The impact of the moth, Bactra verutana Zeller could be enhanced by supplementing existing field populations with large numbers of this insect against purple nutsedge, Cyperus rotundus L. in cotton (Frick & Chandler 1978). Although experimental control was demonstrated, the method proved too expensive to be practical.

History of Plant Control with Natural Enemies

Following is a summary of historical events in the biological control of noxious plants derived from Goeden & Andrés (1999):

For most of its history, the biological control of noxious plants was the domain of a rather small, dedicated group of broadly versed entomologists (DeBach 1964), which began rather by accident. The earliest record of the biological control of a noxious plant involved the intentional introduction of the cochineal insect, Dactylopius ceylonicus (Green) to northern India from Brazil in 1795 in the false belief that it was D. coccus Costa, a species cultured commercially as a source of carmine dye. Instead of reproducing well on the cultivated, spineless prickly pear cactus, Opuntia ficus-indica (L.) Miller, D. ceylonicus readily transferred to its natural host plant, O. vulgaris Miller, that had become widespread in India when it escaped cultivation in the absence of its South American natural enemies. Once the value of D. ceylonicus as a biological control agent was recognized, it was introduced in 1836-1838 to southern India, where it brought about the first successful, intentional use of an insect to control a noxious plant. Shortly before 1865, D. ceylonicus also was transferred from India to Sri Lanka which resulted in the successful control of O. vulgaris throughout the island (Goeden 1978, Moran & Zimmerman 1984).

Attention next shifts to Hawaii where Albert Koebele was hired as foreign explorer after helping to achieve the spectacularly successful biological control of the cottony-cushion scale on citrus in California during the late 1890's (Doutt 1958, 1964). Koebele explored the jungles of southern Mexico during 1902 for insects feeding on lantana (Lantana camara L., Verbenaceae). Lantana was an ornamental plant of Central and South American origins that had escaped from cultivation to become a serious pest in Hawaii. Koebele shipped 23 species of insects to Hawaii (Goeden 1978). Koebele suffered problems of extreme temperatures, unscheduled shipping delays, pathogens and other contaminants (Perkins & Swezey 1924). Upon their arrival by ship in 1903, the insects Koebele collected were liberated directly on lantana plants in the field without host specificity tests. Eight species, including some of the most effective natural enemies of lantana, were reported established on this plant throughout the islands by 1905 (Andrés & Goeden 1971, Goeden 1978, Julien 1982).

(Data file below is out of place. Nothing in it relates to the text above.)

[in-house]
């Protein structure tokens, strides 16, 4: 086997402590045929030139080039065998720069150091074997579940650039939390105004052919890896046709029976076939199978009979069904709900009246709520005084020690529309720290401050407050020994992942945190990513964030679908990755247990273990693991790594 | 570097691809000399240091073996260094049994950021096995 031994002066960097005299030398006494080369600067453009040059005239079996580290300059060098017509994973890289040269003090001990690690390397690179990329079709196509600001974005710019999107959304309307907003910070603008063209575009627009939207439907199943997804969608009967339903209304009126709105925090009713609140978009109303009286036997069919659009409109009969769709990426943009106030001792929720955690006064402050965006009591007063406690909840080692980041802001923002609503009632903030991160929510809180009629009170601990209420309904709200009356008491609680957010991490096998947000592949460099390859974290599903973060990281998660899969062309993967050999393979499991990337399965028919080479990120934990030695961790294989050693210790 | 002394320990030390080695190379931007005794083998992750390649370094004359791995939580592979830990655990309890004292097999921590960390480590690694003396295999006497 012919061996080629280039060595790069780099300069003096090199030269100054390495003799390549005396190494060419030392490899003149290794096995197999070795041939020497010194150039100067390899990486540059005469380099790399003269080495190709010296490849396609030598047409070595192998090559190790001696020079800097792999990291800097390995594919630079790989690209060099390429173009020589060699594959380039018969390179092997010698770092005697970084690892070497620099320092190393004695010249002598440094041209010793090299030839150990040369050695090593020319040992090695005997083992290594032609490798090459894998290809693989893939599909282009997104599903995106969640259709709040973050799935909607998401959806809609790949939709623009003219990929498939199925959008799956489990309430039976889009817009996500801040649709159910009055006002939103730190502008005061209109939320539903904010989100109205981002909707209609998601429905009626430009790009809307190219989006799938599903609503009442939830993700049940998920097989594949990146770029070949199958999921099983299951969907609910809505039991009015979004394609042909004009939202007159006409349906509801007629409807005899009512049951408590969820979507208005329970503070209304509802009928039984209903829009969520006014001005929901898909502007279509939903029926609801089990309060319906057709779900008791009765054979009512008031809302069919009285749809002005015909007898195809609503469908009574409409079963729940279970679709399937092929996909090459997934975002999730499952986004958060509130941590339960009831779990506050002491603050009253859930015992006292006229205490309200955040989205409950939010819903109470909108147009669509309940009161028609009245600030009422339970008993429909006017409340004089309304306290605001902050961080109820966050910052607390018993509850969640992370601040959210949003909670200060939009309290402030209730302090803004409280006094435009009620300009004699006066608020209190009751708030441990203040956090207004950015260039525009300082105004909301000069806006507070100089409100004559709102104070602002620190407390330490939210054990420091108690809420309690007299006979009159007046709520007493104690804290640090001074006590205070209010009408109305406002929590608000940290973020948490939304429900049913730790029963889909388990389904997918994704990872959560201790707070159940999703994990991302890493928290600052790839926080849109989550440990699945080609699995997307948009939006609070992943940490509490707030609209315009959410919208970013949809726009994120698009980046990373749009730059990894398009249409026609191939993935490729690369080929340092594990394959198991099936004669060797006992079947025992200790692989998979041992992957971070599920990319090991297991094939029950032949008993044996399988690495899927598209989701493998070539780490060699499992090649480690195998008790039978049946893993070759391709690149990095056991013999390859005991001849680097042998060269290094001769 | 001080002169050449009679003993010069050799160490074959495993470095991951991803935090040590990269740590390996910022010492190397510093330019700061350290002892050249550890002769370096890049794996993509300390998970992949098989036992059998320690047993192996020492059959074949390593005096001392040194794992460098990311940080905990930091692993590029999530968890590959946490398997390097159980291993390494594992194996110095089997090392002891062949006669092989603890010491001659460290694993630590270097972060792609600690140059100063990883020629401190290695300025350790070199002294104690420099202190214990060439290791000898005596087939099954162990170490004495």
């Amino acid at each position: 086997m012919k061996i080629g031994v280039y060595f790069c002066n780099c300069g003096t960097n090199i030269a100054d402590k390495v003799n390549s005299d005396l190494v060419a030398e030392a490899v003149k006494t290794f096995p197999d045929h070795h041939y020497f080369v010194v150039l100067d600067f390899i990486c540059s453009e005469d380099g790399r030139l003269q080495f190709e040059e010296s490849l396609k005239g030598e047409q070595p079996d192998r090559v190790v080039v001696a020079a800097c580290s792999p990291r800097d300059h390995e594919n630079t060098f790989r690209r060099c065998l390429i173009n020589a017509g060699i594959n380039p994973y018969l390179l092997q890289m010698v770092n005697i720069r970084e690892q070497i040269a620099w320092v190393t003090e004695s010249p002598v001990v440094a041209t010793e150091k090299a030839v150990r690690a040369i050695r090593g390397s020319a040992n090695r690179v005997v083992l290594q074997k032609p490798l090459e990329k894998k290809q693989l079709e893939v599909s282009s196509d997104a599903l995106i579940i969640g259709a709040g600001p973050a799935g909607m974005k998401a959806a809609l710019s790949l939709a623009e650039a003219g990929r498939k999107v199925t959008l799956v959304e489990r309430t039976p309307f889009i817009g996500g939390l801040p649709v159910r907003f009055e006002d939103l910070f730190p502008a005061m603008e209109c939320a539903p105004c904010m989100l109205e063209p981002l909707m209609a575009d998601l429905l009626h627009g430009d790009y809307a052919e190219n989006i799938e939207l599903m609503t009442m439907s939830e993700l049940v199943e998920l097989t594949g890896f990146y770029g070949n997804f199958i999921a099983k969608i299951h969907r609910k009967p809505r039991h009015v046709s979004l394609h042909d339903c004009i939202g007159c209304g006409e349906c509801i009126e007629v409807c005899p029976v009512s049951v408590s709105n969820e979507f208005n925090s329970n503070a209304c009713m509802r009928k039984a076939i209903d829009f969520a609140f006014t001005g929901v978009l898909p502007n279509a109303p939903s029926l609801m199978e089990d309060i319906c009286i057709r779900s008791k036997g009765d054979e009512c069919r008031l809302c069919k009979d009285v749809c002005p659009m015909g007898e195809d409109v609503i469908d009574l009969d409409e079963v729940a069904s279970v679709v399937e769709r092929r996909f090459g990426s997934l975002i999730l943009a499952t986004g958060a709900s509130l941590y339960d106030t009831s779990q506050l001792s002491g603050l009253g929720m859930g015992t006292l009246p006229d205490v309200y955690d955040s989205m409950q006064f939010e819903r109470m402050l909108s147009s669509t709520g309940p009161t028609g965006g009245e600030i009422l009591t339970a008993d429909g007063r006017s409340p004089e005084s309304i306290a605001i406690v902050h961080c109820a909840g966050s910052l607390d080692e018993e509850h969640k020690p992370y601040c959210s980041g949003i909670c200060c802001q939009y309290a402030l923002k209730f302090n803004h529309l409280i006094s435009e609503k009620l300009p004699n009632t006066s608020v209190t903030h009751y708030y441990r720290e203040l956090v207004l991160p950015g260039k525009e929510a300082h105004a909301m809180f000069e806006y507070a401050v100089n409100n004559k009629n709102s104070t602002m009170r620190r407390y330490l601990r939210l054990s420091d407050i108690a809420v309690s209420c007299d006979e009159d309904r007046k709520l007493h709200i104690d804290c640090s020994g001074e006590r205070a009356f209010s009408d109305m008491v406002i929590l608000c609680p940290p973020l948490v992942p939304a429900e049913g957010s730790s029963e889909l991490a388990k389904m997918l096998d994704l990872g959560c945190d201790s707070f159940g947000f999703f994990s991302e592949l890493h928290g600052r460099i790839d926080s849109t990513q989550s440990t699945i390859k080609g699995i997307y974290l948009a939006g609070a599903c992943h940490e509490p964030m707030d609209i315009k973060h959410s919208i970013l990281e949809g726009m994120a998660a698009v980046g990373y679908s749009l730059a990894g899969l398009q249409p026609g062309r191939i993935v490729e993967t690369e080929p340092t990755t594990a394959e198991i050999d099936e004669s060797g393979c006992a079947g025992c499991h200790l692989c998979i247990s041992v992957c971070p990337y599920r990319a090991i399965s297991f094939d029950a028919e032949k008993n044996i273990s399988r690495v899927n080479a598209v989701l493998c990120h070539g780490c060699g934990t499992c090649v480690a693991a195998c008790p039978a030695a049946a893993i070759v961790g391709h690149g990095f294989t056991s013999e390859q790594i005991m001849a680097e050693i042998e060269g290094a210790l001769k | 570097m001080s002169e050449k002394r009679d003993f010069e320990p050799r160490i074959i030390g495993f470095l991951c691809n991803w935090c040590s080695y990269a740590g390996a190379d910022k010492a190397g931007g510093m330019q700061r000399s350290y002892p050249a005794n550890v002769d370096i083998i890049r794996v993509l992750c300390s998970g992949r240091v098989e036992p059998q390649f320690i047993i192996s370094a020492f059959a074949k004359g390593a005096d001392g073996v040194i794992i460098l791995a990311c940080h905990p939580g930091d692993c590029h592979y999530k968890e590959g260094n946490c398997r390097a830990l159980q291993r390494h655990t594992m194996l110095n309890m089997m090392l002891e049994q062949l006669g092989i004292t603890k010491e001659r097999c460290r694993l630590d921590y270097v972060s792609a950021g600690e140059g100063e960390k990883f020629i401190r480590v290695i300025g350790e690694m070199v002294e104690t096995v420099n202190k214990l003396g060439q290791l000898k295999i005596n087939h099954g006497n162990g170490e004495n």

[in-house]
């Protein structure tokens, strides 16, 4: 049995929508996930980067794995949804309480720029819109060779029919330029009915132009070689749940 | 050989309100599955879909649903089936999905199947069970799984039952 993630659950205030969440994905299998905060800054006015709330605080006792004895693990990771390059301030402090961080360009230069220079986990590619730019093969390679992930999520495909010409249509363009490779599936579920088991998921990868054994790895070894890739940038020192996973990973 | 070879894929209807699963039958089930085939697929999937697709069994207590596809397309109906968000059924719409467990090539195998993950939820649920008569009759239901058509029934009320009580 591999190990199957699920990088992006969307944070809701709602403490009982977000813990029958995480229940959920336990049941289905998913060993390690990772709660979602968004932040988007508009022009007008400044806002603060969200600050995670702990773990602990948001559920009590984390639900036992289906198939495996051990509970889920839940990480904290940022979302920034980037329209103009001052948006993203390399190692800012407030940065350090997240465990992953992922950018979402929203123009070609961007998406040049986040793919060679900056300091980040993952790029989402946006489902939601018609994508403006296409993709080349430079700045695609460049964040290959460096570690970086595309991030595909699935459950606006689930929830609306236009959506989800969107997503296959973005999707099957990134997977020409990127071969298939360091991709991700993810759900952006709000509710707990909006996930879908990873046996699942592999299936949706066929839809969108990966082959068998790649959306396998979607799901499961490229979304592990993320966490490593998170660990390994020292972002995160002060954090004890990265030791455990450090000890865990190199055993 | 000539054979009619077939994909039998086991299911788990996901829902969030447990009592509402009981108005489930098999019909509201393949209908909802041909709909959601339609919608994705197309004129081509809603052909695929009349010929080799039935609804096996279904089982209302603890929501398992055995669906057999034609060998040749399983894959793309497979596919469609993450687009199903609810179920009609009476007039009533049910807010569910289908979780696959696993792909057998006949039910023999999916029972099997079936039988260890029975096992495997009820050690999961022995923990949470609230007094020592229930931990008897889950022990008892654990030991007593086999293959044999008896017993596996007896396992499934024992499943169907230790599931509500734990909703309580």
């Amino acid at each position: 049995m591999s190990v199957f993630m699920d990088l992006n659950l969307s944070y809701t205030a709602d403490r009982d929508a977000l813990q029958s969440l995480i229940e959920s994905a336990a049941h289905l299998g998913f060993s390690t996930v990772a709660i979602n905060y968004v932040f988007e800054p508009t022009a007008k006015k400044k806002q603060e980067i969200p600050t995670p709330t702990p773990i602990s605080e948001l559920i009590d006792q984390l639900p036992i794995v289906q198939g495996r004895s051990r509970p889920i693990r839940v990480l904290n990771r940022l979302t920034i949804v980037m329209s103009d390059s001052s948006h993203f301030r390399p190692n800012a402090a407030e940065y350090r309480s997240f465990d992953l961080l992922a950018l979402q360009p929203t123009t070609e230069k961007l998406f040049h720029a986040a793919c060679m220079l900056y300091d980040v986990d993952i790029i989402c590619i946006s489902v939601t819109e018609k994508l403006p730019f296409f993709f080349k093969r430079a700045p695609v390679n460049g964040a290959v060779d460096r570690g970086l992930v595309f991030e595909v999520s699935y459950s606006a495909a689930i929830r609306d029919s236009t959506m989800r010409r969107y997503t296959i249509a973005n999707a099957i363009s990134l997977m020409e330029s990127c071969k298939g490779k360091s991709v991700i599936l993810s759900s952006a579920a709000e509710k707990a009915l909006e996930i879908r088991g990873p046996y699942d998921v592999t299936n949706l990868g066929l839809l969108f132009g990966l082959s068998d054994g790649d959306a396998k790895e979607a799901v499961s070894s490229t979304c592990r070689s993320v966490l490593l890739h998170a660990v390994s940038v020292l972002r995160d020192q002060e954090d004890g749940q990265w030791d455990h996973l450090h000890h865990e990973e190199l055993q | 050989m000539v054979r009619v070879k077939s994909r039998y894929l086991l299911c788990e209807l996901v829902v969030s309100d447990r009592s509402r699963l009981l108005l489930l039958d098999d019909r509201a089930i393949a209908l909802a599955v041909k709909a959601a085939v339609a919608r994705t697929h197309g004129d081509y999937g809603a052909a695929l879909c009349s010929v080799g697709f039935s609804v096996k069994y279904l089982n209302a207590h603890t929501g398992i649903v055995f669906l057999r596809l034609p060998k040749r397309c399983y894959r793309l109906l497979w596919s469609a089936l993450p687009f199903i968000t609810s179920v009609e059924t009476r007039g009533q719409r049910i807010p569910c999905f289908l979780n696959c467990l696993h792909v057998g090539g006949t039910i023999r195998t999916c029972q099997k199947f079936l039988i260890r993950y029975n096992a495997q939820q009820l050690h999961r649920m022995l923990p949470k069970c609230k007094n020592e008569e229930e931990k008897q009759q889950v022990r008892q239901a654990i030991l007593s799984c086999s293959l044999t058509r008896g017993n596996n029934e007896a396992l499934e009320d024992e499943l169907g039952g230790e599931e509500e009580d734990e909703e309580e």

Procedures for exploration of natural enemies of an alien plant in its country or countries of origin were pioneered in the lantana project. The lantana seed fly, Ophiomyia lantanae (Froggatt) (Diptera: Agromyzidae), was transferred from Hawaii to New Caledonia in 1908-1909 and to Fiji in 1911 (Rao et al. 1971). These shipments marked the beginnings of a tradition of transfer projects (DeBach 1964), involving biological control agents of proven worth to other countries with the same noxious plants. Three more species of lantana insects were then transferred from Hawaii to Fiji during 1922-1928 (Rao et al. 1971).

An attempt was made to introduce D. ceylonicus to Australia from Ceylon and India in 1903, without success (Goeden 1978, Moran & Zimmerman 1984). Then an intensive Australian effort on the biological control of prickly pear cacti (Opuntia spp.) began in 1913-1914, when the two membered Prickly-Pear Travelling Commission surveyed the insects and pathogens associated with these plants in Java, Sri Lanka, India, East Africa, South Africa, the Canary Islands, littoral Mediterranean countries, the United States, Mexico and parts of Central America, the West Indies, South America and Hawaii (Johnston & Tryon 1914). This effort of worldwide exploration for natural enemies of a group of noxious plants remains unequalled in scope of geographic coverage.

Biological control of the prickly pear cacti, Opuntia inermis deCandolle and O. stricta Haworth in Australia ranks as one of the most successful projects in biological control of noxious plants. The project followed the initial efforts of the Prickly Pear Travelling Commission, which first recognized the potential value of what was later to become the principal natural enemy, the moth, Cactoblastis cactorum (Berg) (Lepidoptera: Pyralidae). The principal entomological effort in this biological control project occurred during the 1920's when North and South America, particularly the southern United States, Mexico and Argentina, were thoroughly explored for potentially useful, cactus-feeding insects. More than 150 species of cactus insects eventually were collected and studied, many of which were new to science. From 1921 to 1925, 48 species were imported into Australia, of which 19 were liberated and 11 became established.

A single consignment of C. cactorum was imported from Argentina in 1925. Large scale mass culture and host plant specificity tests with useful and weedy plant species were undertaken for the first time in a biological control project. Cactoblastis cactorum became widely established following the distribution of more than 2.7 billion mass reared and field collected eggs between 1925 and 1933. Almost 90% of the original stands of O. inermis and O. stricta were destroyed by 1934 through larval feeding by this moth, supplemented by airborne, soft-rot bacteria for which the borers provided entrance wounds into infested plants. Virtually complete control of the cacti was achieved in Queensland and northern New South Wales involving 24 million ha of formerly infested land that was restored to agricultural use (Dodd 1940, Goeden 1978, Moran & Zimmerman 1984).